- Low-cost petrol and diesel engines
- Cheap to insure, maintain and service
- Finance less reasonable, no hybrid or electric version
The cheapest Fiesta to run when it comes to fuel bills is the lower-powered 1.5 diesel, which returns between 55.4 and 60.1mpg on the combined cycle. We doubt you’ll see that sort of economy in the real world, however, because you’ll have to work the motor quite hard to make meaningful progress.
On the other hand, the higher-powered diesel is a lot more expensive to buy outright, which leaves us recommending the 1.0-litre EcoBoost here too for the optimum blend of running costs.
Upon launch Ford was quoting leasing costs of £116 per month for a PCP on a Zetec and £150 on a Titanium, albeit with a relatively large £5,000 deposit and reasonable 2.9% APR over 36 months. This isn’t among the best in the class, unfortunately, but it’s worth investigating discounts at the dealership.
Insurance groups range from 5E up to 15E - the high-performance Fiesta ST is 28E - so it’s at the cheaper end of the spectrum here too, and fuel economy and tax bills are very low indeed thanks to a recent range of high-tech engines.
Ford has famously favorable servicing and maintenance costs, including fixed-price packages, along with an extensive dealer network.
While the lowest CO2 and fuel economy figures come with the 1.5-litre diesel engine, ranging between 96 and 103g/km for the 85hp version. None of the versions are particularly bad in this respect, with the automatic version of the 1.0-litre EcoBoost 100hp petrol emitting between 125 and 138g/km – still not the end of the world.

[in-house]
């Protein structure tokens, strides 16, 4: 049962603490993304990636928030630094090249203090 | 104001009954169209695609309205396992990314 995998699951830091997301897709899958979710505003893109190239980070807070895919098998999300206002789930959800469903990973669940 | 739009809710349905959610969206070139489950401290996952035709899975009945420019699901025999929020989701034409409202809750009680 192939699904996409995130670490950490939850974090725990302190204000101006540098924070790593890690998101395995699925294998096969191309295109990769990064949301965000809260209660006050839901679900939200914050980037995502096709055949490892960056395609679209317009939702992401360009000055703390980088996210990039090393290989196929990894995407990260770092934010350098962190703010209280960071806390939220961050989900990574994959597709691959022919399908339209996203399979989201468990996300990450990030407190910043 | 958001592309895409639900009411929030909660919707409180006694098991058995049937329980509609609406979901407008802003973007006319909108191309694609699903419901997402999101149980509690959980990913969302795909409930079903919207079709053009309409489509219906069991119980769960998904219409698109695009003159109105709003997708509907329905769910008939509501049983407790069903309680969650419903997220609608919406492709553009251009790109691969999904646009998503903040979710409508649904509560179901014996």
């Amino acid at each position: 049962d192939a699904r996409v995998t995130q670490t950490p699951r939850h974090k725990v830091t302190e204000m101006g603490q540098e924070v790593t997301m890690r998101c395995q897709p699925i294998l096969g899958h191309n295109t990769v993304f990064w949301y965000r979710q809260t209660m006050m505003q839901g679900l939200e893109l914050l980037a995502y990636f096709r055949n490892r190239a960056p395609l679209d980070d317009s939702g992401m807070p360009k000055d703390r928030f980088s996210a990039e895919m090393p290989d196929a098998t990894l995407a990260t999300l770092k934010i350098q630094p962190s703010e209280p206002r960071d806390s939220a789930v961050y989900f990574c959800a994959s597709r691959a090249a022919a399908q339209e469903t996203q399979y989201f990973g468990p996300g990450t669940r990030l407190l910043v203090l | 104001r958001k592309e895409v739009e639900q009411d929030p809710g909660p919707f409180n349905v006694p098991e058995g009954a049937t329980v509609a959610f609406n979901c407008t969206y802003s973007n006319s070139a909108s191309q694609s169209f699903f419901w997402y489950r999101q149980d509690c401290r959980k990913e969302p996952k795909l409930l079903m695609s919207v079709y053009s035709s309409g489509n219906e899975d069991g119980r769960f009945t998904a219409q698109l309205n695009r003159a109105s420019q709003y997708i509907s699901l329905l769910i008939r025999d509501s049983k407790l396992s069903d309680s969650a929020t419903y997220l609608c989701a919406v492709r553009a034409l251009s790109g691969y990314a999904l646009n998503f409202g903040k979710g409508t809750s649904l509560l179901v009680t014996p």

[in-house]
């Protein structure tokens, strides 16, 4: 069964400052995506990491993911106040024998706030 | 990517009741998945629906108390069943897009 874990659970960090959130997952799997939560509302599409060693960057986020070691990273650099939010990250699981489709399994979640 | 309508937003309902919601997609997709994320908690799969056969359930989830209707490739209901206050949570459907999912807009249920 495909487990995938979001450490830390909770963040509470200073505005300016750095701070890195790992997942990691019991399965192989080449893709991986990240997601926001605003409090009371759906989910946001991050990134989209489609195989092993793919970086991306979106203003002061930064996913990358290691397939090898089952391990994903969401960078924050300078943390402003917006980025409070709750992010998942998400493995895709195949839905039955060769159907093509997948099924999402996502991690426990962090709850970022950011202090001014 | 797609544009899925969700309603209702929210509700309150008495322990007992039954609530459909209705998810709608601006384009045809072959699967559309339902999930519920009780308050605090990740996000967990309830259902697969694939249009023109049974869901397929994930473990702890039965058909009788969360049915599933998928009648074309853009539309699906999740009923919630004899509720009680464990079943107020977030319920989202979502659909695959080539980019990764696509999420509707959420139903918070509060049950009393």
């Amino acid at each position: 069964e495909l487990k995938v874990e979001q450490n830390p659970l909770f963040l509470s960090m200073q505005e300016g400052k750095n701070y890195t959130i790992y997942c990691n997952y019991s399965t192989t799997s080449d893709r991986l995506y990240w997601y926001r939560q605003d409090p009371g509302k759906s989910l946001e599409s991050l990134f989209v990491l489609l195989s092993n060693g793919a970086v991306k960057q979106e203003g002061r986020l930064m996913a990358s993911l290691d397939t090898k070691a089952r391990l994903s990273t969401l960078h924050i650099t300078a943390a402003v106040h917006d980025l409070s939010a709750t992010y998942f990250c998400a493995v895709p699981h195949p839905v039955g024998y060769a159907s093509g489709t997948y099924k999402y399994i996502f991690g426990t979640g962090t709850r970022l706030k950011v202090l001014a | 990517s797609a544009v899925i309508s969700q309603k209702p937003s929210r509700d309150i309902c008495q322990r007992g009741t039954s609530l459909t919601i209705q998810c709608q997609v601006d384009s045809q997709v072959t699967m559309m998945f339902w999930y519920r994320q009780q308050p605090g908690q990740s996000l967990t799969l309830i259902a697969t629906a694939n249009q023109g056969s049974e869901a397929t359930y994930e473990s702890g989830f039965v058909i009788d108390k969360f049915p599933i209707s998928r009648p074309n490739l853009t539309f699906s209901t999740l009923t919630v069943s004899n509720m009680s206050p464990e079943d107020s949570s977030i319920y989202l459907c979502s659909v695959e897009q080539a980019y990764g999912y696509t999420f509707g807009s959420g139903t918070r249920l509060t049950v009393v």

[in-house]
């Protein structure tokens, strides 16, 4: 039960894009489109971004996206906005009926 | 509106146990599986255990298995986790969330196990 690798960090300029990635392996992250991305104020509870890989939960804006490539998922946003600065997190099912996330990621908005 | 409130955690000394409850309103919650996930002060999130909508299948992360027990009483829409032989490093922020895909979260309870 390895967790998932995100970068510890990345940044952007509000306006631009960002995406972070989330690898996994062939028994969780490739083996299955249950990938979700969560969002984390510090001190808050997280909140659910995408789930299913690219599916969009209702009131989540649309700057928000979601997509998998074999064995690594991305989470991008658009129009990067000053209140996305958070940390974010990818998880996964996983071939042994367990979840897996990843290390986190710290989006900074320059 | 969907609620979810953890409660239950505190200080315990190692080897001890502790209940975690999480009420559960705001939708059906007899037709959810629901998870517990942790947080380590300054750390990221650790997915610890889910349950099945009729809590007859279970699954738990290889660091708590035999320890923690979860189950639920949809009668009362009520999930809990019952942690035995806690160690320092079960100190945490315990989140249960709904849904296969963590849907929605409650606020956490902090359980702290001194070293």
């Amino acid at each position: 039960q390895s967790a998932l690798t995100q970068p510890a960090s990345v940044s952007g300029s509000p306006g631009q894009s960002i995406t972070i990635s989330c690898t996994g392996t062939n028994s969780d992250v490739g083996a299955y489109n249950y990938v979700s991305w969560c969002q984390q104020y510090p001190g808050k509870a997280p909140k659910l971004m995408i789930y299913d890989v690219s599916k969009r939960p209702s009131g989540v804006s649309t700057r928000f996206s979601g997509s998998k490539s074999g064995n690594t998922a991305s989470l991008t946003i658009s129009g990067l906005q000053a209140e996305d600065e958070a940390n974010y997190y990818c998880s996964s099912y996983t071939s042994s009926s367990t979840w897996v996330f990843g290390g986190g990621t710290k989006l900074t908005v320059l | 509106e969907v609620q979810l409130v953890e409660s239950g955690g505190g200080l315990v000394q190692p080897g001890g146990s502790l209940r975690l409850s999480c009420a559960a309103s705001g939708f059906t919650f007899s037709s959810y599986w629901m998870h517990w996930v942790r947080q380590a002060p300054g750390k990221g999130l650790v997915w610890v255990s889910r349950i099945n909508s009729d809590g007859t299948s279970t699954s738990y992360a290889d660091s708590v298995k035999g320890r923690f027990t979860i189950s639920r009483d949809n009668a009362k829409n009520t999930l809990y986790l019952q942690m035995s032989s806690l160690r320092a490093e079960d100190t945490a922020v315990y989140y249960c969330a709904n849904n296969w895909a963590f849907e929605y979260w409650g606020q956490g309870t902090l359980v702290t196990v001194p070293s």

- Cabin feels of reasonable quality – better than before, but not near the head of the class
- Tried and tested engines and running gear, should translate to reliability
- Recent Ford dependability has been above average, but with niggles through being built to a price
Despite being smaller and cheaper, the Ford Fiesta feels as well built as any other Fords, such as the Focus and Mondeo – but it's clearly built to a price.
The quality of the interior especially stands out as being good in your line of sight, but expect the new Volkswagen Polo to move on the game in that regard.
Our owners' reviews don't show any prevailing problems with the previous generation of Fiesta's reliability either - with just one disgruntled owner who appeared to have had a number of issues. This could easily be an isolated incident.
Estimated fuel cost per year
|Fuel type||Pence per litre||Estimated cost per year *|
|Unleaded||128p||£970 - £1,188 *|
|Diesel||131p||£805 - £916 *|
* The estimated fuel cost figure is based on an annual mileage of 10,000 miles and is a guide to how much this model will cost in fuel each year. It's calculated using the model's average MPG (calculated from both town centre and motorway driving) and the average fuel price from around the country. Actual fuel costs will vary based on driving style and road conditions.
Highest and lowest CO2 emissions
|Engine||CO2 emissions||Road tax (12 months)|
|1.5 TDCi (85ps) Diesel||96 g/km (Min)||£145|
|1.0T EcoBoost (100ps) Petrol||128 g/km (Max)||£145|
Ongoing running costs
|Road tax (12 months)||£145|
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How much is it to insure?
Vehicle excise duty (VED) varies according to the CO2 emissions and the fuel type of the vehicle. For cars registered before 01 March 2001 it is based on engine size. For cars registered on or after 01 March 2001 the VED or road tax is based on the car's CO2 emissions.